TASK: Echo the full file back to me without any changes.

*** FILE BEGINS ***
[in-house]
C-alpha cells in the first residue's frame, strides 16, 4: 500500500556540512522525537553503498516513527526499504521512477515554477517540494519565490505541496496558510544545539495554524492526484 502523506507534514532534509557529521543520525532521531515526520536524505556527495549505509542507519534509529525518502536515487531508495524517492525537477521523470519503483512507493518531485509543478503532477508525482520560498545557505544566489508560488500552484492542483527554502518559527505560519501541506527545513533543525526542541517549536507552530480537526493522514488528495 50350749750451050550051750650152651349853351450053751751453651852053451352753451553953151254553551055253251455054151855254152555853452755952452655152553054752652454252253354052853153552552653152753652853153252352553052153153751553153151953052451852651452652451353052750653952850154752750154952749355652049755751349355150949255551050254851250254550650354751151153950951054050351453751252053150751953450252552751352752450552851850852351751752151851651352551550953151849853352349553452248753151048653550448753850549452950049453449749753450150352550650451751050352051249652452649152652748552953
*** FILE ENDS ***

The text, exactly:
[in-house]
C-alpha cells in the first residue's frame, strides 16, 4: 500500500556540512522525537553503498516513527526499504521512477515554477517540494519565490505541496496558510544545539495554524492526484 502523506507534514532534509557529521543520525532521531515526520536524505556527495549505509542507519534509529525518502536515487531508495524517492525537477521523470519503483512507493518531485509543478503532477508525482520560498545557505544566489508560488500552484492542483527554502518559527505560519501541506527545513533543525526542541517549536507552530480537526493522514488528495 50350749750451050550051750650152651349853351450053751751453651852053451352753451553953151254553551055253251455054151855254152555853452755952452655152553054752652454252253354052853153552552653152753652853153252352553052153153751553153151953052451852651452652451353052750653952850154752750154952749355652049755751349355150949255551050254851250254550650354751151153950951054050351453751252053150751953450252552751352752450552851850852351751752151851651352551550953151849853352349553452248753151048653550448753850549452950049453449749753450150352550650451751050352051249652452649152652748552953